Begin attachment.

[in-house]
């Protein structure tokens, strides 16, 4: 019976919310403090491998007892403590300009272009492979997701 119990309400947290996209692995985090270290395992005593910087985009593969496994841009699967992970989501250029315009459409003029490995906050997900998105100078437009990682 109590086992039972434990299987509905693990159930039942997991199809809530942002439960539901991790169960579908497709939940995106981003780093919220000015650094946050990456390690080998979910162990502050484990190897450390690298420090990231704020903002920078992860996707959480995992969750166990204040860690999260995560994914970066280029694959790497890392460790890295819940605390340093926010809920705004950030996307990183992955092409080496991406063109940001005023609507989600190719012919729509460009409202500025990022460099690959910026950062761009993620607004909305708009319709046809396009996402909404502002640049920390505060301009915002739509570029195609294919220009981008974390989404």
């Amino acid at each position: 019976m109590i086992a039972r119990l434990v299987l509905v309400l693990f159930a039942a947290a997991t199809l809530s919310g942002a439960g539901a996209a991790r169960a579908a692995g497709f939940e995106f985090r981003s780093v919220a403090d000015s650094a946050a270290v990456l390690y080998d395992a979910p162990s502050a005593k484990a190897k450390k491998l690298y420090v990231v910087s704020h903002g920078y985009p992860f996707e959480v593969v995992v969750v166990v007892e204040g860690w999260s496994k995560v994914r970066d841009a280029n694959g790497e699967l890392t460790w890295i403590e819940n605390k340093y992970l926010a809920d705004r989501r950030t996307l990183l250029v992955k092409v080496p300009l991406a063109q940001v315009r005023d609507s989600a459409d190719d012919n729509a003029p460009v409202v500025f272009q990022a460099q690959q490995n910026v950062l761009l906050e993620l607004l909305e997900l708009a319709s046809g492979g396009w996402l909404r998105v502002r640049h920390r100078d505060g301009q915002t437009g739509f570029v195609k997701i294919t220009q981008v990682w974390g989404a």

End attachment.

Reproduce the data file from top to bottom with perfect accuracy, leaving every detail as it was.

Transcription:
[in-house]
């Protein structure tokens, strides 16, 4: 019976919310403090491998007892403590300009272009492979997701 119990309400947290996209692995985090270290395992005593910087985009593969496994841009699967992970989501250029315009459409003029490995906050997900998105100078437009990682 109590086992039972434990299987509905693990159930039942997991199809809530942002439960539901991790169960579908497709939940995106981003780093919220000015650094946050990456390690080998979910162990502050484990190897450390690298420090990231704020903002920078992860996707959480995992969750166990204040860690999260995560994914970066280029694959790497890392460790890295819940605390340093926010809920705004950030996307990183992955092409080496991406063109940001005023609507989600190719012919729509460009409202500025990022460099690959910026950062761009993620607004909305708009319709046809396009996402909404502002640049920390505060301009915002739509570029195609294919220009981008974390989404």
């Amino acid at each position: 019976m109590i086992a039972r119990l434990v299987l509905v309400l693990f159930a039942a947290a997991t199809l809530s919310g942002a439960g539901a996209a991790r169960a579908a692995g497709f939940e995106f985090r981003s780093v919220a403090d000015s650094a946050a270290v990456l390690y080998d395992a979910p162990s502050a005593k484990a190897k450390k491998l690298y420090v990231v910087s704020h903002g920078y985009p992860f996707e959480v593969v995992v969750v166990v007892e204040g860690w999260s496994k995560v994914r970066d841009a280029n694959g790497e699967l890392t460790w890295i403590e819940n605390k340093y992970l926010a809920d705004r989501r950030t996307l990183l250029v992955k092409v080496p300009l991406a063109q940001v315009r005023d609507s989600a459409d190719d012919n729509a003029p460009v409202v500025f272009q990022a460099q690959q490995n910026v950062l761009l906050e993620l607004l909305e997900l708009a319709s046809g492979g396009w996402l909404r998105v502002r640049h920390r100078d505060g301009q915002t437009g739509f570029v195609k997701i294919t220009q981008v990682w974390g989404a």